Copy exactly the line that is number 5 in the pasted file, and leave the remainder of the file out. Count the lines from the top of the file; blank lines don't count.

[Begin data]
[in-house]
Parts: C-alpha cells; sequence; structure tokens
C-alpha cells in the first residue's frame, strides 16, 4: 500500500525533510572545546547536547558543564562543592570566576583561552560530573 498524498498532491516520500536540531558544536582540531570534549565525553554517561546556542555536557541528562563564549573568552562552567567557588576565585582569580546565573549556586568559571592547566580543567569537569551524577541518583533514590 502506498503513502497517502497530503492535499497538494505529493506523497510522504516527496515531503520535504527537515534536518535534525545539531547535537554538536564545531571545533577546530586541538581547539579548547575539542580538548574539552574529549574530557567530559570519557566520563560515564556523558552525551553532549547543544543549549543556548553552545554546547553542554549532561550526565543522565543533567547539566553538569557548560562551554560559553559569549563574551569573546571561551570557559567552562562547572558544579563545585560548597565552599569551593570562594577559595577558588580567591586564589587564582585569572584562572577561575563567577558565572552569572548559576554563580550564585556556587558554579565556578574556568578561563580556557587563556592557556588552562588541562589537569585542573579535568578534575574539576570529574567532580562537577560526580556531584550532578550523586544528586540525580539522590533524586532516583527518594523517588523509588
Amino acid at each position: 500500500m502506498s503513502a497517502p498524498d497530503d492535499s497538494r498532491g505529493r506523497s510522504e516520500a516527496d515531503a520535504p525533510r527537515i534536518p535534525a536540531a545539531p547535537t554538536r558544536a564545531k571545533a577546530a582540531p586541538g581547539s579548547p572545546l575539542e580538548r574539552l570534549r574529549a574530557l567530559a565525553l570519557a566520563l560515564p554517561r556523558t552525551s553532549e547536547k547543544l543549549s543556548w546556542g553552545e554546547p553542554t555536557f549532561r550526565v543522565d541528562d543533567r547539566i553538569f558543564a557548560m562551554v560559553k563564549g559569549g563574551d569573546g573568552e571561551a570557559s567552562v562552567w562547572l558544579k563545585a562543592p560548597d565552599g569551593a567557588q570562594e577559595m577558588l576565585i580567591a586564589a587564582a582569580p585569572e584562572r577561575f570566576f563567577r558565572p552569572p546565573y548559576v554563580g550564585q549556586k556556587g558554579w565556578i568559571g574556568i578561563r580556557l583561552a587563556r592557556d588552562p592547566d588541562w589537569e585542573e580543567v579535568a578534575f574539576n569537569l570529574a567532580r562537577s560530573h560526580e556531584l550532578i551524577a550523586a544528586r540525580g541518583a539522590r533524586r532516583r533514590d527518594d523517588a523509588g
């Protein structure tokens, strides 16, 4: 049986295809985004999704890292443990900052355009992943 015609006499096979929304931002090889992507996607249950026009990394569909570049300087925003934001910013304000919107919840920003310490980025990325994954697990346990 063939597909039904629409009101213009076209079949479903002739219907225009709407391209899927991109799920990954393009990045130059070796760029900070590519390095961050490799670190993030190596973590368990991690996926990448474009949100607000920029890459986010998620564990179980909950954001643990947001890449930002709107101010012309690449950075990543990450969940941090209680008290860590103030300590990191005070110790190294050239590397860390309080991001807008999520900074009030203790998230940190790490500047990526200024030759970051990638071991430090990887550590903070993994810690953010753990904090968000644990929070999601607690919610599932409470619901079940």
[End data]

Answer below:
């Protein structure tokens, strides 16, 4: 049986295809985004999704890292443990900052355009992943 015609006499096979929304931002090889992507996607249950026009990394569909570049300087925003934001910013304000919107919840920003310490980025990325994954697990346990 063939597909039904629409009101213009076209079949479903002739219907225009709407391209899927991109799920990954393009990045130059070796760029900070590519390095961050490799670190993030190596973590368990991690996926990448474009949100607000920029890459986010998620564990179980909950954001643990947001890449930002709107101010012309690449950075990543990450969940941090209680008290860590103030300590990191005070110790190294050239590397860390309080991001807008999520900074009030203790998230940190790490500047990526200024030759970051990638071991430090990887550590903070993994810690953010753990904090968000644990929070999601607690919610599932409470619901079940």